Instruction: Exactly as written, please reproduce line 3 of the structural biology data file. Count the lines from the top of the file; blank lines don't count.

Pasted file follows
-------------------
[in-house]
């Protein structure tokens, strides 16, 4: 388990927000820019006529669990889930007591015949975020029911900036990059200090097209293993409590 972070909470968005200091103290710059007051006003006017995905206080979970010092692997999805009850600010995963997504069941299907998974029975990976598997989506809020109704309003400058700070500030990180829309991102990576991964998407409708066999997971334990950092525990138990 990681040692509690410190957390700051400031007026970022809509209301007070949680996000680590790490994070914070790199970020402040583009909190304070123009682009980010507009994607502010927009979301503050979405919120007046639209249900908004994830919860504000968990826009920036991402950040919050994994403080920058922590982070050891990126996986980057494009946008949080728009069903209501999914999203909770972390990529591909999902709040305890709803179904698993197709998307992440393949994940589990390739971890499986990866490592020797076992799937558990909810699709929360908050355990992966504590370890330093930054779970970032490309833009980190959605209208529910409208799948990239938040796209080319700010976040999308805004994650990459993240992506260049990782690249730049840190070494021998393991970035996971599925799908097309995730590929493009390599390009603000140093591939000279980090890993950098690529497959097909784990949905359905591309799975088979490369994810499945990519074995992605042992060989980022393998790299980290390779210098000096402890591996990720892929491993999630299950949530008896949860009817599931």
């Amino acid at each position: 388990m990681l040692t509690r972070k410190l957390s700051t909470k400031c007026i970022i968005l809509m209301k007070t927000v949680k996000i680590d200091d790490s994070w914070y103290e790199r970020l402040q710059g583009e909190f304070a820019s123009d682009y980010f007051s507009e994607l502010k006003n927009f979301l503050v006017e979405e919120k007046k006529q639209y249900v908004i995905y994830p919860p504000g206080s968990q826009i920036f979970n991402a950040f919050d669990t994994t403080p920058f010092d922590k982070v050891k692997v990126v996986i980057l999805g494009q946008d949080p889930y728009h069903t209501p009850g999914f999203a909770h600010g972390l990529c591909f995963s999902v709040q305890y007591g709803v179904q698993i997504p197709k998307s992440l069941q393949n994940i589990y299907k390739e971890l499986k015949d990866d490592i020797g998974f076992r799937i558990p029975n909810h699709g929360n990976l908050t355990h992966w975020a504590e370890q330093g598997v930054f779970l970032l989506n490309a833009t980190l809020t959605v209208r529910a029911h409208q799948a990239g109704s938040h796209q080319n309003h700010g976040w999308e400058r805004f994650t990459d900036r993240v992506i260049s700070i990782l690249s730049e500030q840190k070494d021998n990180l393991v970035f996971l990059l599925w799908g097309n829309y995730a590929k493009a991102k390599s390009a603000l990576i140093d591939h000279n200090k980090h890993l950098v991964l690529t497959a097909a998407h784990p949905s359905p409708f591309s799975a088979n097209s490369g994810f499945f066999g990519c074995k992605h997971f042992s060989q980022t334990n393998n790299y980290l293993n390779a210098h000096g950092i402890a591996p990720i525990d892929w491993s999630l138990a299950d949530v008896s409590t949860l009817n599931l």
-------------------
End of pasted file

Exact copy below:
């Amino acid at each position: 388990m990681l040692t509690r972070k410190l957390s700051t909470k400031c007026i970022i968005l809509m209301k007070t927000v949680k996000i680590d200091d790490s994070w914070y103290e790199r970020l402040q710059g583009e909190f304070a820019s123009d682009y980010f007051s507009e994607l502010k006003n927009f979301l503050v006017e979405e919120k007046k006529q639209y249900v908004i995905y994830p919860p504000g206080s968990q826009i920036f979970n991402a950040f919050d669990t994994t403080p920058f010092d922590k982070v050891k692997v990126v996986i980057l999805g494009q946008d949080p889930y728009h069903t209501p009850g999914f999203a909770h600010g972390l990529c591909f995963s999902v709040q305890y007591g709803v179904q698993i997504p197709k998307s992440l069941q393949n994940i589990y299907k390739e971890l499986k015949d990866d490592i020797g998974f076992r799937i558990p029975n909810h699709g929360n990976l908050t355990h992966w975020a504590e370890q330093g598997v930054f779970l970032l989506n490309a833009t980190l809020t959605v209208r529910a029911h409208q799948a990239g109704s938040h796209q080319n309003h700010g976040w999308e400058r805004f994650t990459d900036r993240v992506i260049s700070i990782l690249s730049e500030q840190k070494d021998n990180l393991v970035f996971l990059l599925w799908g097309n829309y995730a590929k493009a991102k390599s390009a603000l990576i140093d591939h000279n200090k980090h890993l950098v991964l690529t497959a097909a998407h784990p949905s359905p409708f591309s799975a088979n097209s490369g994810f499945f066999g990519c074995k992605h997971f042992s060989q980022t334990n393998n790299y980290l293993n390779a210098h000096g950092i402890a591996p990720i525990d892929w491993s999630l138990a299950d949530v008896s409590t949860l009817n599931l």